To mature in one’s development as a follower of Jesus requires to live one’s identity in Christ with a firm commitment to give God nothing less than one’s innermost desire for God that seeks to express itself by doing God’s will. What does this mean? As one lives out their identity in Christ, God honors God’s promises in that relationship. And the Holy Spirit comforts and advocates for the follower of Jesus as one navigates the ups and downs of life as a disciple.[2]

You have heard that it was said, believing orthodox and apostolic Christian doctrines is essential. However, maturing in how you live those truths actively, in the power of the Holy Spirit, is more important.” If you believe the Holy Spirit is the real agent of change, not eloquent words or acts of persuasion, then you, in the power of the Holy Spirit, are used by God to draw others in with the winsome love, compassion, and mercy of Christ-like words and actions. Timothy Keller writes,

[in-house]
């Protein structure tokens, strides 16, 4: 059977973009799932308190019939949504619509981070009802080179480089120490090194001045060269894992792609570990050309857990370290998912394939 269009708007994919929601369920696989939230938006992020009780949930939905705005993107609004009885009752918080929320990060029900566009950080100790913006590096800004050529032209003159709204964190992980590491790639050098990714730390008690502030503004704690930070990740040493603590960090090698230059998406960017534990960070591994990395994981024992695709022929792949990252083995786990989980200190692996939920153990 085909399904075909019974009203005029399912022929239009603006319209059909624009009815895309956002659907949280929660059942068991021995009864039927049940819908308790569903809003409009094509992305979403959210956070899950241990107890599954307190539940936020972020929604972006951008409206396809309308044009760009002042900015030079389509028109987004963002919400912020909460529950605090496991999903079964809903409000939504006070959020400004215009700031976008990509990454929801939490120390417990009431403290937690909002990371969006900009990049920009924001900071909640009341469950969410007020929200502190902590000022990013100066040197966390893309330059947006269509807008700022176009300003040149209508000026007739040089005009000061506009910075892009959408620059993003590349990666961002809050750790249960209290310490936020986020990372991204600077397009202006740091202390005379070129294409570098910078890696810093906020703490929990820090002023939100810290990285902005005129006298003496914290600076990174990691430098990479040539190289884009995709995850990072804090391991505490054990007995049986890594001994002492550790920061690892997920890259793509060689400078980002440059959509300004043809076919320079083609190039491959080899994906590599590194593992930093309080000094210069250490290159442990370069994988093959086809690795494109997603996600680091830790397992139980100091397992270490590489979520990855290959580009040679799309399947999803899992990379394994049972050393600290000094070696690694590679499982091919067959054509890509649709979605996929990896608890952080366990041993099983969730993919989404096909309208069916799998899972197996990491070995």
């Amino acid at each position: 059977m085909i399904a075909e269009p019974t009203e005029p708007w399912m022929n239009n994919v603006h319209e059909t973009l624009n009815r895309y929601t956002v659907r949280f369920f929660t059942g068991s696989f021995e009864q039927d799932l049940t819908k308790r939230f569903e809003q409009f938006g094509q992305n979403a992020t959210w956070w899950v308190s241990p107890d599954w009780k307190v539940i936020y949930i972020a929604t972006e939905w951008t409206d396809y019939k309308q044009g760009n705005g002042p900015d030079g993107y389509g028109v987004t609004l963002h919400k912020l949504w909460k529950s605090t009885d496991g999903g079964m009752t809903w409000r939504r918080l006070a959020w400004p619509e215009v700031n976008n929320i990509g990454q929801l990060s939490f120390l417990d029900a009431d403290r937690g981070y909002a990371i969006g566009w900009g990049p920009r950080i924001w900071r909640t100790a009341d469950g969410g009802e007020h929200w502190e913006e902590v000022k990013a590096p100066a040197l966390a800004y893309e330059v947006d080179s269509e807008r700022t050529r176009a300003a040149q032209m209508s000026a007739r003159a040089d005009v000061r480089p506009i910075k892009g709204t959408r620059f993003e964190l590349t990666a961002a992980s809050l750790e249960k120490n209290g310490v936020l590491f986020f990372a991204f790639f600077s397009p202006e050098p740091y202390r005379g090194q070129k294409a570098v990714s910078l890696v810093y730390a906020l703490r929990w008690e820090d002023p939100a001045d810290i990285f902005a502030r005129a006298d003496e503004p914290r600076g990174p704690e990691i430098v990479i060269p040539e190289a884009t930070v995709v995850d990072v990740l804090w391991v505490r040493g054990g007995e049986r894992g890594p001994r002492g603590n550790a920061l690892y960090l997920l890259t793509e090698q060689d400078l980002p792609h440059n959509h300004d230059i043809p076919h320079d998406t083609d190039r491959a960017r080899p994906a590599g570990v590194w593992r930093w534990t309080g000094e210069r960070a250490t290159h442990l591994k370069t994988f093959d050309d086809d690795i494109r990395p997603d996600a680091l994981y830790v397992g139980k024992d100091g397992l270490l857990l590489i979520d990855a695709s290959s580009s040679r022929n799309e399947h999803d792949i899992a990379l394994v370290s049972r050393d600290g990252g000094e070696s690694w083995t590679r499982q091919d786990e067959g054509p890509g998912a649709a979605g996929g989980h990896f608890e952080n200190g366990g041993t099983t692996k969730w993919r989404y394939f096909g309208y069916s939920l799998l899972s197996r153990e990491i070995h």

And how can we be sure that faith in Christ will usher us into this future? One ground of our assurance is the Resurrection of Christ himself, the historical evidence is formidable...Another ground of our hope is the foretaste of the future we get now, as we receive intoxicating if fleeting experiences of God’s love through prayer. ‘And hope does not put us to shame, because God’s love has been poured out into our hearts through the Holy Spirit, who has been given to us” (Romans 5:5).[3]


Jesus lived his life in the power of the Holy Spirit. He was faithful to the plan and purposes of the Father. Living in the Spirit, that is seeking to apply the beliefs of Christianity in one’s daily living through words and actions, translates hope to others who are seeking a better way to live. Amen.

[1]Some ideas in this sentence were gleaned in my reading of Martin Thielen, Searching For Happiness (Louisville, Kentucky: Westminster John Knox Press, 2016), 128. [2]In the five paragraphs above of textual analysis, I have benefited from the thinking of Patricia K. Tull, Ken Evers-Hood, Eric Todd Myers, Charles L. Aaron Jr., Scott McKnight, Christopher T. Holmes, and Zaida Maldonado Perez in Connections, Year A, Volume 1 (Louisville, Kentucky: Westminster John Knox Press, 2019), 225-227, 228-229, 230-232, 233-235, 235-237, 238-240 and 240-241. [3]Timothy Keller, Making Sense of God (New York, New York: Viking, 2016), 175.